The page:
Because of the uncertainty of future ambulance services for FFPD residents, the FFPD board and leadership are actively exploring the possibility of providing ambulance service for residents of the Falcon fire district. However, this cannot be achieved with the fire district’s current funding. The district has hired a consultant to help determine the feasibility of a mill levy increase to support a district-operated ambulance service and an increase in firefighter staffing. (For more information, see the January FFPD board meeting article in the February issue of The New Falcon Herald and the January FFPD special board meeting in this issue.)
   The Falcon Fire Protection District wants residents to understand that running its own ambulance service is not about the money, because that effort will still require supplemental funding by the district. FFPD is working to ensure that residents and visitors continue to receive quality EMS care and transport when they need it most. In the end, it will be up to district residents to decide what emergency medical services in the Falcon area means to them.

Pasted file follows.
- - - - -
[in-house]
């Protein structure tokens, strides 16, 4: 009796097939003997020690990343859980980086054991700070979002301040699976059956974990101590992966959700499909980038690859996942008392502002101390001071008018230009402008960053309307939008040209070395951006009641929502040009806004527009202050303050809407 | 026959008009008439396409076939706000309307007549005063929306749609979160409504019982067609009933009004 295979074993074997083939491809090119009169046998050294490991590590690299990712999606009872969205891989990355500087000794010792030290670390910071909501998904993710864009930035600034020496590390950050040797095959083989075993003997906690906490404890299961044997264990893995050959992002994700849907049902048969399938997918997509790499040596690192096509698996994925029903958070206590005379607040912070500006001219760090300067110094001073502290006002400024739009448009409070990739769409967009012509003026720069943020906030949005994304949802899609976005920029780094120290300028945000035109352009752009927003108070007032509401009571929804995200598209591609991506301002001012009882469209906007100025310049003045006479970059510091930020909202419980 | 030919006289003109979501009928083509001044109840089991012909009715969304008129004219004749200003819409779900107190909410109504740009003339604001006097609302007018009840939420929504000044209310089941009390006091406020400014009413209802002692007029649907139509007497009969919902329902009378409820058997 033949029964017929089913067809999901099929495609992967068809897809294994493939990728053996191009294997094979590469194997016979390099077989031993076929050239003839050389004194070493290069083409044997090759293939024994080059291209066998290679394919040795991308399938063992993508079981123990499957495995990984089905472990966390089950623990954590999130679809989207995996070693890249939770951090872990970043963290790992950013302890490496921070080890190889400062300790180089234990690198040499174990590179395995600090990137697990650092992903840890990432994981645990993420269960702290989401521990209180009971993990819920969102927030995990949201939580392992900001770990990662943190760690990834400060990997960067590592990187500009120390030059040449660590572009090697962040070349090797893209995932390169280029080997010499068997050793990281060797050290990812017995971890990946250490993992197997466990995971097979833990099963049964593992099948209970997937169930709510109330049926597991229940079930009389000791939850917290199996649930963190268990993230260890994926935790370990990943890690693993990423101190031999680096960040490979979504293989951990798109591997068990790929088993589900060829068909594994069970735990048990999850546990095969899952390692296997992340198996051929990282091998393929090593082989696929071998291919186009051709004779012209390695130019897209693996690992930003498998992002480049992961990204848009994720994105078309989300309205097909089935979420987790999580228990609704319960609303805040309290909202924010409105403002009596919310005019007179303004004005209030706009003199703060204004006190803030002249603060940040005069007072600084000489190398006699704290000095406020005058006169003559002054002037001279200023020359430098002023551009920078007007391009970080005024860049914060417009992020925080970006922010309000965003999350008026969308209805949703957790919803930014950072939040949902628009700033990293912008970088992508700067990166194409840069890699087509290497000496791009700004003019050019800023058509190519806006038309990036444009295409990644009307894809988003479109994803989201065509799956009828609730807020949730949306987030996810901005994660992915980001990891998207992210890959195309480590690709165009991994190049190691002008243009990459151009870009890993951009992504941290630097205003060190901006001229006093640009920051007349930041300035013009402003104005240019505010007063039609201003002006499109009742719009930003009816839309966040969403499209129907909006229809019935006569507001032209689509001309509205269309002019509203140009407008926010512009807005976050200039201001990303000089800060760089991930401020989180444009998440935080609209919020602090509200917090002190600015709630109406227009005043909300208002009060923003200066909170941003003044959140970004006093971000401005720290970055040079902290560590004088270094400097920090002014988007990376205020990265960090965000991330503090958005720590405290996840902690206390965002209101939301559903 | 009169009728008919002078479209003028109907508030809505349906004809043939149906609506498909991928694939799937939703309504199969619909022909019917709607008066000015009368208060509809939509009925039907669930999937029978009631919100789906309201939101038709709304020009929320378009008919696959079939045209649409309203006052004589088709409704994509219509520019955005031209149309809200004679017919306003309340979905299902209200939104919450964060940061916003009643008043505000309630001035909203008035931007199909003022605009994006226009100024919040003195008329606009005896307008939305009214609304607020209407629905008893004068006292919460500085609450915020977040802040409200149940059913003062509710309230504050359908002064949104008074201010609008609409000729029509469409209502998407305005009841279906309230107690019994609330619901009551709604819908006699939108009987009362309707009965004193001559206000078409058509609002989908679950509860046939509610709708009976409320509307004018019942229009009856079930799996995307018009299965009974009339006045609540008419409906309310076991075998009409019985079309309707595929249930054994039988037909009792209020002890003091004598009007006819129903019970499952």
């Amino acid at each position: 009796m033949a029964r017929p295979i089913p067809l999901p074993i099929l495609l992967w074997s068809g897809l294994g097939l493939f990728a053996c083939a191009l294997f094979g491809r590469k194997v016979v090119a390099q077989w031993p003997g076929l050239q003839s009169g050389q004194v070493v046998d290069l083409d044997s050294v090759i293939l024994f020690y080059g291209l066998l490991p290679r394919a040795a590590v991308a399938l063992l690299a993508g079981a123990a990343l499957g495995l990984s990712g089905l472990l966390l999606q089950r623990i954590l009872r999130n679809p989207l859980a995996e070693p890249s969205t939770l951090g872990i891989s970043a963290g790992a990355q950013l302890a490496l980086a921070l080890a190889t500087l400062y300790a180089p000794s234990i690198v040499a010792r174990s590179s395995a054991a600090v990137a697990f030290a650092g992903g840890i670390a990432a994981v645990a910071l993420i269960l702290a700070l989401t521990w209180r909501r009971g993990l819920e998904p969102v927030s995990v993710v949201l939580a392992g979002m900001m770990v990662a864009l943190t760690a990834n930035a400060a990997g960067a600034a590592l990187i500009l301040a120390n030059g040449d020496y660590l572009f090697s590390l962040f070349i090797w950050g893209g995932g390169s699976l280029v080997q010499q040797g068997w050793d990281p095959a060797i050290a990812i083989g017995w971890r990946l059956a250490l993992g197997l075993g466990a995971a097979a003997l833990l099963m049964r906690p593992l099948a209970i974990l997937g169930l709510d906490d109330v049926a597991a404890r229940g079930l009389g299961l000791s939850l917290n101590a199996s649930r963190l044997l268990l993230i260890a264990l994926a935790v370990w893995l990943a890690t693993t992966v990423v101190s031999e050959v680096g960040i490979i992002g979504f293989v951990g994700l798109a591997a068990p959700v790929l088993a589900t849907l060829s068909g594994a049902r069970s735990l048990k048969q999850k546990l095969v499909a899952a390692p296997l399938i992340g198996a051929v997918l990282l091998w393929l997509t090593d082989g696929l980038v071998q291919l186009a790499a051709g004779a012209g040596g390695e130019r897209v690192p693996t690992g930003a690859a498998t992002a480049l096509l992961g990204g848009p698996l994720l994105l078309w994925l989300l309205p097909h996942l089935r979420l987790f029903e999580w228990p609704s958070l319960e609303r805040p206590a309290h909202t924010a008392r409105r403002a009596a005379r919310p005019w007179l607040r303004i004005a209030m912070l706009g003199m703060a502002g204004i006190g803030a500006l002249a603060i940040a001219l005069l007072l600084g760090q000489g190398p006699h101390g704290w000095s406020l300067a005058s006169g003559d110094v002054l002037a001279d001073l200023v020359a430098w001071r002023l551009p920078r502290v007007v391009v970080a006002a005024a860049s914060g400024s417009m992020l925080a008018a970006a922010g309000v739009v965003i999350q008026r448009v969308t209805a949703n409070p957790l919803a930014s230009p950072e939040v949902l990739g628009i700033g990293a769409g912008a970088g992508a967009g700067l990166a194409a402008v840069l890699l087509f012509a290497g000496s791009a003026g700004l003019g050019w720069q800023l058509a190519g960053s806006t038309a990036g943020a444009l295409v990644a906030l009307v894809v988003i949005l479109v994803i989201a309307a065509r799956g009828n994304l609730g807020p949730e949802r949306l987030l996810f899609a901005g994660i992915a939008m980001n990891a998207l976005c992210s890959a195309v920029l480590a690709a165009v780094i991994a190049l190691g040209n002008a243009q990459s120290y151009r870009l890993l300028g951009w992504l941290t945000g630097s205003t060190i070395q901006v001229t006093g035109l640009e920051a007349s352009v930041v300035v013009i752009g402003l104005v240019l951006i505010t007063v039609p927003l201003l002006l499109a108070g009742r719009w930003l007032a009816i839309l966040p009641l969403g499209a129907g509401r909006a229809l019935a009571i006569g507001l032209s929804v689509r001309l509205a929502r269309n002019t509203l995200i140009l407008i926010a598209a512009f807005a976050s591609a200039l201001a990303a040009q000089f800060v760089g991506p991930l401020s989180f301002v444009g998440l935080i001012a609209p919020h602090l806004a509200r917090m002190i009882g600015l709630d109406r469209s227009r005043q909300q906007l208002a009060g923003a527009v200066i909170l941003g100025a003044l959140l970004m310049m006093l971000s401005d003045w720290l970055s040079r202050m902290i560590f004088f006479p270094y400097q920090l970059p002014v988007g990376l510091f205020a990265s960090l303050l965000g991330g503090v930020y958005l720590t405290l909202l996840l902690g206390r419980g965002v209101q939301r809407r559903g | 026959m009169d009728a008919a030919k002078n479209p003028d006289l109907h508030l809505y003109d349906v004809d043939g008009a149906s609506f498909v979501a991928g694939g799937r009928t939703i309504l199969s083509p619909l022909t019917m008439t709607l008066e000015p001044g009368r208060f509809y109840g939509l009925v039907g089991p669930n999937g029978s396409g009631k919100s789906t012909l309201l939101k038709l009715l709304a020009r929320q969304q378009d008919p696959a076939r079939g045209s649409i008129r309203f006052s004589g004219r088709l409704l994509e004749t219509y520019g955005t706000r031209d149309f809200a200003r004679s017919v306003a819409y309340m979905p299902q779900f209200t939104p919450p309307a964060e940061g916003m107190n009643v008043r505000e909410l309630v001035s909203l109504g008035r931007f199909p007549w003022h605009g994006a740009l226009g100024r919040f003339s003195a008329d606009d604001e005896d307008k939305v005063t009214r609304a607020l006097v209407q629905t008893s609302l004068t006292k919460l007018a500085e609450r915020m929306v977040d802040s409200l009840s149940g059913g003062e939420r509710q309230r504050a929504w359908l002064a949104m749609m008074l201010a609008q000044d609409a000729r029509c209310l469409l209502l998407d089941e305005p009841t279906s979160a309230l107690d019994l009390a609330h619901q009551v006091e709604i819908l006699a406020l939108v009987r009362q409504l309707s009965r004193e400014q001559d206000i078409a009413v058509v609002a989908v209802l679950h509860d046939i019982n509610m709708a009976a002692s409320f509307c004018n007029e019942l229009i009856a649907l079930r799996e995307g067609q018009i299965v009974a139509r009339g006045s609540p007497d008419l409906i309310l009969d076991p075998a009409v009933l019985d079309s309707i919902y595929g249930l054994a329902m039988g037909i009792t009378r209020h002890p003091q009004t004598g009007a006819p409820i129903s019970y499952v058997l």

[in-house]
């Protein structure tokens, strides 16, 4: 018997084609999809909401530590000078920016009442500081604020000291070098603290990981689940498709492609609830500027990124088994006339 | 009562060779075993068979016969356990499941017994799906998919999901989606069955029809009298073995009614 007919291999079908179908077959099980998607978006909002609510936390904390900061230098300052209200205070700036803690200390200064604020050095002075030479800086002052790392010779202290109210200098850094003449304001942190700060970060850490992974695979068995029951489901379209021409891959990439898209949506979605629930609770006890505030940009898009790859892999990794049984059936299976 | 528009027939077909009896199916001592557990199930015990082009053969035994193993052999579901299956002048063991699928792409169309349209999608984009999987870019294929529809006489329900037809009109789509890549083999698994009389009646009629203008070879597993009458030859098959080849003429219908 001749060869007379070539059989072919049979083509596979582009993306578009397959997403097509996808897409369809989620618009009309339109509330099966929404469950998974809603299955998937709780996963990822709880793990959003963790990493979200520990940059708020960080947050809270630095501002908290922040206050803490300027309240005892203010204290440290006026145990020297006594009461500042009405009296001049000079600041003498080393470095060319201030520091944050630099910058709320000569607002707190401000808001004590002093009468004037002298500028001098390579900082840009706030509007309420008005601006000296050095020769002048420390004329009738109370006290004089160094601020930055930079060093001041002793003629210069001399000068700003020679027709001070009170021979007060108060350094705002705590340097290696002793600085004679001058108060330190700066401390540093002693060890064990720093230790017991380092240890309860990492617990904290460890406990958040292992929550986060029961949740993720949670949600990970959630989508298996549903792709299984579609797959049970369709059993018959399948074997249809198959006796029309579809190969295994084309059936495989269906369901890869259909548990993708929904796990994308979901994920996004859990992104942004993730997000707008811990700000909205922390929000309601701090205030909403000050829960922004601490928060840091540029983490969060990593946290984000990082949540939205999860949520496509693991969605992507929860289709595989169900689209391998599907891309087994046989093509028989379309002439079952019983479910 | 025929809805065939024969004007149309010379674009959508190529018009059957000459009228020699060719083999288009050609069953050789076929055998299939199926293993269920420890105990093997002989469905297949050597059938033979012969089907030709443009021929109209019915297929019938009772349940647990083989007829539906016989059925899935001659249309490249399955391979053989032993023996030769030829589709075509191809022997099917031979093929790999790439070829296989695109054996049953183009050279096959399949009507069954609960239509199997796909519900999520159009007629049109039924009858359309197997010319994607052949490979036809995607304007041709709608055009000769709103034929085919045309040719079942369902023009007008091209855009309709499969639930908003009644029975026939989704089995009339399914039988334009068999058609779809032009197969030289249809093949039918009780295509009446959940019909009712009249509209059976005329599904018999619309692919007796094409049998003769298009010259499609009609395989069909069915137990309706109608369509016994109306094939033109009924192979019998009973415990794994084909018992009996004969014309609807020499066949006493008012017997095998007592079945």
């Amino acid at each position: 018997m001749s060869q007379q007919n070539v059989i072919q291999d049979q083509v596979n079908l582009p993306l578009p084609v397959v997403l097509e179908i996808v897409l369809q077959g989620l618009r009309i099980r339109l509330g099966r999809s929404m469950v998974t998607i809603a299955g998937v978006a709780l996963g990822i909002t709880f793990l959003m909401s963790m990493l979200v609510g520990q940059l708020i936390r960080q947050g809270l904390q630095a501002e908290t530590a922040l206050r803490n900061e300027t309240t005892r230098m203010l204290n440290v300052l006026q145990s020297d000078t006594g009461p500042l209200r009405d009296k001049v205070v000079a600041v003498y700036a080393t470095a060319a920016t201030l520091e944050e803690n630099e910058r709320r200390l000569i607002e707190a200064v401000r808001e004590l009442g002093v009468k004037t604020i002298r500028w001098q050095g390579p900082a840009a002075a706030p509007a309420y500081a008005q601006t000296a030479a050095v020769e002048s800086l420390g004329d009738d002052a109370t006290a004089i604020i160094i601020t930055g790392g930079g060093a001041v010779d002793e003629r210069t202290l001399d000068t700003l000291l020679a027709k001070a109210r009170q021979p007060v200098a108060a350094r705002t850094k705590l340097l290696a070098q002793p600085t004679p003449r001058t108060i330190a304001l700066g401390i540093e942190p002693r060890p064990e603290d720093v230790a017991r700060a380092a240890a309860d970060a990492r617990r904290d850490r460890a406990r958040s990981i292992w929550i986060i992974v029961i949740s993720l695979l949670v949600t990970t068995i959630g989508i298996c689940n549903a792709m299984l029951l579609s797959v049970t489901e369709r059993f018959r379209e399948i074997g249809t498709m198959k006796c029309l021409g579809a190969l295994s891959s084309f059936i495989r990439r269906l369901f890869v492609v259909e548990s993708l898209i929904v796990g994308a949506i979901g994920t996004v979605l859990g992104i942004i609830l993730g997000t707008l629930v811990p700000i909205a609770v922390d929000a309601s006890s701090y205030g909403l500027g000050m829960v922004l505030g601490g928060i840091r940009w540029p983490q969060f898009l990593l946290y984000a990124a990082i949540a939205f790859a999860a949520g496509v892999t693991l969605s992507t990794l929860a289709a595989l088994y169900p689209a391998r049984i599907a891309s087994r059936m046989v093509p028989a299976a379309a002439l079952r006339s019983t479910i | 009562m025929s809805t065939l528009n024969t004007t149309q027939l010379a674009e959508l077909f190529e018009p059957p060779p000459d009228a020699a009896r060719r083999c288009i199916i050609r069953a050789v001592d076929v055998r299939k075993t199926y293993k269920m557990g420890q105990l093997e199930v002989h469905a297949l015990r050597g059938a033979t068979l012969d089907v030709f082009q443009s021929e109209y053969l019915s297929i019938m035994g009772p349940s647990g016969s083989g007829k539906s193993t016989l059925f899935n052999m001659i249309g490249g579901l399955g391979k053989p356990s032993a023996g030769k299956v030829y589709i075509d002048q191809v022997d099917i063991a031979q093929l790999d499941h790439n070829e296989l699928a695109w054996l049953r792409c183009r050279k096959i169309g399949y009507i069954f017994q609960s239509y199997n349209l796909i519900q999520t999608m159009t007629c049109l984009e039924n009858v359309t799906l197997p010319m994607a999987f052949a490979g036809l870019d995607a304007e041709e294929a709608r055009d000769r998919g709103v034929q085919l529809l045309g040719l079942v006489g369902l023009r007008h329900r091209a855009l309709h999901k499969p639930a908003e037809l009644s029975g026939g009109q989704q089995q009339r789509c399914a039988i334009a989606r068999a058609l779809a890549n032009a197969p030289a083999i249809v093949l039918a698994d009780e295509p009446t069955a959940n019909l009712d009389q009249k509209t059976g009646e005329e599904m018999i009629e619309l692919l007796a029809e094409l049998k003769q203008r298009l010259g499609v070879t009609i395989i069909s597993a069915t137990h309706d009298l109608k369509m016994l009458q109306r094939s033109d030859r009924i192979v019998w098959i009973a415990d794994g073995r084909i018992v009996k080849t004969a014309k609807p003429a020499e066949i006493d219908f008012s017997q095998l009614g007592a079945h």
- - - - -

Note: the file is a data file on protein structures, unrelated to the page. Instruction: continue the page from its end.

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  Safety tip
  Seat belts: buckle up every time
  By Robin Widmar

   In this day and age of vehicles loaded with safety features, some people may be complacent about wearing seat belts. Yet, statistics continue to show that wearing seat belts saves lives.
   Here are some quick numbers from the Colorado Department of Transportation:
  • Colorado has seen a 29 percent increase in traffic fatalities since 2014.
  • Sixteen percent of Coloradans do not buckle up despite seat belt laws.
  • In 2017, 211 people who were not wearing seat belts died in traffic crashes in Colorado, which is a 14 percent increase from 2016.
  • In 2017, El Paso County recorded the highest number of traffic fatalities (76) in the state.

   Why do people choose not to buckle up? Some may believe that seat belts are unnecessary because of advanced safety features in newer vehicles. Others might think that seat belts are not necessary for that short drive to the store. Back seat passengers might feel they are safe enough since they are not sitting in front of the windshield.